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What is a submarine made of. And how could we make it better?
Answer 1:

I think a mechanical engineer or a materials scientist would know the most about important properties of materials.

I bet that not all submarines are made from all of the same materials. Like for most things, we choose materials based on what we want them to do.

I can think of a few things that all submarines need to do. First, a submarine should be watertight: it needs to keep water out, and air in, so that people inside can breathe. Second, it should be able to withstand high pressure. As a submarine sinks deeper, the water around it will push harder on its walls from all directions. We don't want the hull of the submarine to buckle or break. From these things, I would choose a strong, hard material to make the hull, like a steel alloy.

Third, we don't want the outer hull to rust, since it is always touching the water. Rust is made when iron (the main component in steel) and oxygen react, which happens more easily in water. Rust is bad for our submarine because it is a weaker material: it is flaky and breaks apart easily.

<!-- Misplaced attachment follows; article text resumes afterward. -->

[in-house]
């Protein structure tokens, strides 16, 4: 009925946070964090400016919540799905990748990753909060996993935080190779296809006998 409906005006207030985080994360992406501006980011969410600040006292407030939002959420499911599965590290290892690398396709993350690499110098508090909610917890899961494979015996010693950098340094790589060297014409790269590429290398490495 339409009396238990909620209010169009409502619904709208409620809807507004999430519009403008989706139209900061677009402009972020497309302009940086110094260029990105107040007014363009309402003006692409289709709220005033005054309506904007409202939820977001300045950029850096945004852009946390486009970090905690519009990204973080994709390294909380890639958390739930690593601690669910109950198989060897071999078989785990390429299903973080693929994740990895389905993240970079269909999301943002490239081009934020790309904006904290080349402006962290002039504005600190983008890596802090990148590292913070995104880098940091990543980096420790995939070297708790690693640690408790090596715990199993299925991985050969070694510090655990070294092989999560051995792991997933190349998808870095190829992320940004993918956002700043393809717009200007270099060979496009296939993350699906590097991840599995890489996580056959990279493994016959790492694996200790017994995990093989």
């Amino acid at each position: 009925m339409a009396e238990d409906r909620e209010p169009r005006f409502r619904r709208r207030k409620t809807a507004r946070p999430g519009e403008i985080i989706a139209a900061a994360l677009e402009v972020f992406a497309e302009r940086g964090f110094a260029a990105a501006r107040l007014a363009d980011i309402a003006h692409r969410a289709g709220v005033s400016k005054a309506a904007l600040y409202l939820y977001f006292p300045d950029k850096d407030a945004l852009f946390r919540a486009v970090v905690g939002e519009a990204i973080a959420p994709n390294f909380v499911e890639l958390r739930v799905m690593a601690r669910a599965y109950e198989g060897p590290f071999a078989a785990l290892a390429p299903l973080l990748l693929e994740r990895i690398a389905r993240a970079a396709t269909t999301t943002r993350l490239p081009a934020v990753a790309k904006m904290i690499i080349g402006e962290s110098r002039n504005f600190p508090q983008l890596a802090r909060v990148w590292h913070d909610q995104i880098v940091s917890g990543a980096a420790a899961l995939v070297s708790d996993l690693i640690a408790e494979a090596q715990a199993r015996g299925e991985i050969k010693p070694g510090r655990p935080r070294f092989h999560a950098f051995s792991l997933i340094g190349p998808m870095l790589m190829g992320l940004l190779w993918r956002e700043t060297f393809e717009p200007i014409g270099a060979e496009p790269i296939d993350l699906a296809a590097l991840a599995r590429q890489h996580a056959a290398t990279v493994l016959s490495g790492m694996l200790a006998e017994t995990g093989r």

We could make a better submarine by looking for materials that are better in some important way. For example, if I found a material that had a higher bulk modulus than steel (that means it's stronger against compression), it might be good for making a hull, and it might let my submarine explore even deeper in the ocean. Of course, I would also have to be able to make it watertight and rust-resistant. I'm sure that there are even more important properties that a submarine expert would know about.

People have been making submarines for more than a hundred years, so by now, I think we probably have very good materials. If you wanted to make it better than what we have now, you would need to have a good idea for how to find a new material (or maybe how to build a submarine). You could make a lot of money doing that, too.



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